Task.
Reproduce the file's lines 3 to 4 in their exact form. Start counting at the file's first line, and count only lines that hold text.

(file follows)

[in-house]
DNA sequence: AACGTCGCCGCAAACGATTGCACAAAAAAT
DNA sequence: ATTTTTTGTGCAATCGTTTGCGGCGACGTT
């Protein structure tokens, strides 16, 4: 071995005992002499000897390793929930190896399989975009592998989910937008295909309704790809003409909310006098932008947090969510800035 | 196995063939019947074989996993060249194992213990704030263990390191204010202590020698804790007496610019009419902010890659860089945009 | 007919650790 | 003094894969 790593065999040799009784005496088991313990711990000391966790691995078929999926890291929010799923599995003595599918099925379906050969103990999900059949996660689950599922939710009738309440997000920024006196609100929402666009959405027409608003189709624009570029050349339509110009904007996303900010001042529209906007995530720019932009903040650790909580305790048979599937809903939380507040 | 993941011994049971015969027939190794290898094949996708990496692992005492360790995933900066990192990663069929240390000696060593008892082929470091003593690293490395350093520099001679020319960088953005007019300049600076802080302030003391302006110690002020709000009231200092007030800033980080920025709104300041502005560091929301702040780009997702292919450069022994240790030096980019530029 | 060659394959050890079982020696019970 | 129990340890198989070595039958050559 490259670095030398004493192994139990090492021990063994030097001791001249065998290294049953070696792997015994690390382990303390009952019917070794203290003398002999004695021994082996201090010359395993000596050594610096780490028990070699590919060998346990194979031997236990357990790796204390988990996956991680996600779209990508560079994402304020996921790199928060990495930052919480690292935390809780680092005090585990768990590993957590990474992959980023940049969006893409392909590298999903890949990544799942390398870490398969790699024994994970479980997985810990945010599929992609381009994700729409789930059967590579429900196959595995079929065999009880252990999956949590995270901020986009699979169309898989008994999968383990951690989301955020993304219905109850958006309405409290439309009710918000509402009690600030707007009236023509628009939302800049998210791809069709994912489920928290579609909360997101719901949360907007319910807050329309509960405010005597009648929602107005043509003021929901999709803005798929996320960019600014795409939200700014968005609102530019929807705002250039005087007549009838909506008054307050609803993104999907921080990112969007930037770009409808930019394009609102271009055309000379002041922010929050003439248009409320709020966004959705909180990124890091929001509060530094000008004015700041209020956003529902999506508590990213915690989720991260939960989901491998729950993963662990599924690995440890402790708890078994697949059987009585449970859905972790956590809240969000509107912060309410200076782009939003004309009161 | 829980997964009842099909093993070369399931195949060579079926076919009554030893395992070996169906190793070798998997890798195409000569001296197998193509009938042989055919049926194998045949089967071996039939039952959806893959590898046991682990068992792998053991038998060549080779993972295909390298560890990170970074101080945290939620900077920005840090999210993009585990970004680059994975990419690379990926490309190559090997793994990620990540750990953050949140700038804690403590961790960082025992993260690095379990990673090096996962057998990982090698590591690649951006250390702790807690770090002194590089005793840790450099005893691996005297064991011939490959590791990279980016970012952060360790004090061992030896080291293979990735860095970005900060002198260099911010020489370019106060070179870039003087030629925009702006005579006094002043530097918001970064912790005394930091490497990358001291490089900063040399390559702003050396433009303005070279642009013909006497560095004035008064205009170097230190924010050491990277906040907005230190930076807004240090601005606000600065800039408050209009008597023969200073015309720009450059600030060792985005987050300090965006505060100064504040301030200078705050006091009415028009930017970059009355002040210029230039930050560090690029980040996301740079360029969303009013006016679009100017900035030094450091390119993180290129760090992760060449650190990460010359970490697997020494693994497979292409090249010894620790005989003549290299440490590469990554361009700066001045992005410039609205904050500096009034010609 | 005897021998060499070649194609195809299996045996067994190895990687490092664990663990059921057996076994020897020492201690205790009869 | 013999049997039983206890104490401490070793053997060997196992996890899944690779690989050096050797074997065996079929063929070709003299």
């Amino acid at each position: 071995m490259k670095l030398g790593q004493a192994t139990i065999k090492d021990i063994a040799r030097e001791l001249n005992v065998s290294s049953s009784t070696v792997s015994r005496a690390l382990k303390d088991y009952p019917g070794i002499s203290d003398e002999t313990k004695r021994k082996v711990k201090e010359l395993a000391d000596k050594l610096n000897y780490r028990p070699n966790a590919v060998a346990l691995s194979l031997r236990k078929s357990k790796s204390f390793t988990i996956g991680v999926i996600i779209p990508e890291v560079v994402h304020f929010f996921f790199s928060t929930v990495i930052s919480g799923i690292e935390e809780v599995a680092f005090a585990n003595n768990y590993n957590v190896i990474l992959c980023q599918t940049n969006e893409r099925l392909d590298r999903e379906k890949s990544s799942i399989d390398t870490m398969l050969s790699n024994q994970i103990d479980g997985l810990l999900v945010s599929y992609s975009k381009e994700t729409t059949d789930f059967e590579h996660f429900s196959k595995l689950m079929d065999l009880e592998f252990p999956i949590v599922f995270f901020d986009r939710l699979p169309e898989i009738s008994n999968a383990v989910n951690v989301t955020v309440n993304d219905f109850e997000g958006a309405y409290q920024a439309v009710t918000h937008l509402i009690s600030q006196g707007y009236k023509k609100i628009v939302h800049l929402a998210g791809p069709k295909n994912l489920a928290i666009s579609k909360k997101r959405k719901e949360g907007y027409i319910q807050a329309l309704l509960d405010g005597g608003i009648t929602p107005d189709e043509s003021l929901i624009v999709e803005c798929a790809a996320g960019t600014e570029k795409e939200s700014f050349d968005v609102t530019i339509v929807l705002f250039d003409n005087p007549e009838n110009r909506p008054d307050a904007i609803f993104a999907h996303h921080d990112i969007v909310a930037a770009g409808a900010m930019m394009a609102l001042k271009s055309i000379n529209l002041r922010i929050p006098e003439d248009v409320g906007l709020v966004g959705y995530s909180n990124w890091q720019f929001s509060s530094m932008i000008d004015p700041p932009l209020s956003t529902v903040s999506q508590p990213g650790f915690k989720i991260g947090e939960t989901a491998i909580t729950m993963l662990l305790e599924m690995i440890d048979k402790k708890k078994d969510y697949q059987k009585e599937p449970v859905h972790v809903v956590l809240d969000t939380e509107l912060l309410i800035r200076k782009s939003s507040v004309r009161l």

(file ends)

DNA sequence: ATTTTTTGTGCAATCGTTTGCGGCGACGTT
């Protein structure tokens, strides 16, 4: 071995005992002499000897390793929930190896399989975009592998989910937008295909309704790809003409909310006098932008947090969510800035 | 196995063939019947074989996993060249194992213990704030263990390191204010202590020698804790007496610019009419902010890659860089945009 | 007919650790 | 003094894969 790593065999040799009784005496088991313990711990000391966790691995078929999926890291929010799923599995003595599918099925379906050969103990999900059949996660689950599922939710009738309440997000920024006196609100929402666009959405027409608003189709624009570029050349339509110009904007996303900010001042529209906007995530720019932009903040650790909580305790048979599937809903939380507040 | 993941011994049971015969027939190794290898094949996708990496692992005492360790995933900066990192990663069929240390000696060593008892082929470091003593690293490395350093520099001679020319960088953005007019300049600076802080302030003391302006110690002020709000009231200092007030800033980080920025709104300041502005560091929301702040780009997702292919450069022994240790030096980019530029 | 060659394959050890079982020696019970 | 129990340890198989070595039958050559 490259670095030398004493192994139990090492021990063994030097001791001249065998290294049953070696792997015994690390382990303390009952019917070794203290003398002999004695021994082996201090010359395993000596050594610096780490028990070699590919060998346990194979031997236990357990790796204390988990996956991680996600779209990508560079994402304020996921790199928060990495930052919480690292935390809780680092005090585990768990590993957590990474992959980023940049969006893409392909590298999903890949990544799942390398870490398969790699024994994970479980997985810990945010599929992609381009994700729409789930059967590579429900196959595995079929065999009880252990999956949590995270901020986009699979169309898989008994999968383990951690989301955020993304219905109850958006309405409290439309009710918000509402009690600030707007009236023509628009939302800049998210791809069709994912489920928290579609909360997101719901949360907007319910807050329309509960405010005597009648929602107005043509003021929901999709803005798929996320960019600014795409939200700014968005609102530019929807705002250039005087007549009838909506008054307050609803993104999907921080990112969007930037770009409808930019394009609102271009055309000379002041922010929050003439248009409320709020966004959705909180990124890091929001509060530094000008004015700041209020956003529902999506508590990213915690989720991260939960989901491998729950993963662990599924690995440890402790708890078994697949059987009585449970859905972790956590809240969000509107912060309410200076782009939003004309009161 | 829980997964009842099909093993070369399931195949060579079926076919009554030893395992070996169906190793070798998997890798195409000569001296197998193509009938042989055919049926194998045949089967071996039939039952959806893959590898046991682990068992792998053991038998060549080779993972295909390298560890990170970074101080945290939620900077920005840090999210993009585990970004680059994975990419690379990926490309190559090997793994990620990540750990953050949140700038804690403590961790960082025992993260690095379990990673090096996962057998990982090698590591690649951006250390702790807690770090002194590089005793840790450099005893691996005297064991011939490959590791990279980016970012952060360790004090061992030896080291293979990735860095970005900060002198260099911010020489370019106060070179870039003087030629925009702006005579006094002043530097918001970064912790005394930091490497990358001291490089900063040399390559702003050396433009303005070279642009013909006497560095004035008064205009170097230190924010050491990277906040907005230190930076807004240090601005606000600065800039408050209009008597023969200073015309720009450059600030060792985005987050300090965006505060100064504040301030200078705050006091009415028009930017970059009355002040210029230039930050560090690029980040996301740079360029969303009013006016679009100017900035030094450091390119993180290129760090992760060449650190990460010359970490697997020494693994497979292409090249010894620790005989003549290299440490590469990554361009700066001045992005410039609205904050500096009034010609 | 005897021998060499070649194609195809299996045996067994190895990687490092664990663990059921057996076994020897020492201690205790009869 | 013999049997039983206890104490401490070793053997060997196992996890899944690779690989050096050797074997065996079929063929070709003299």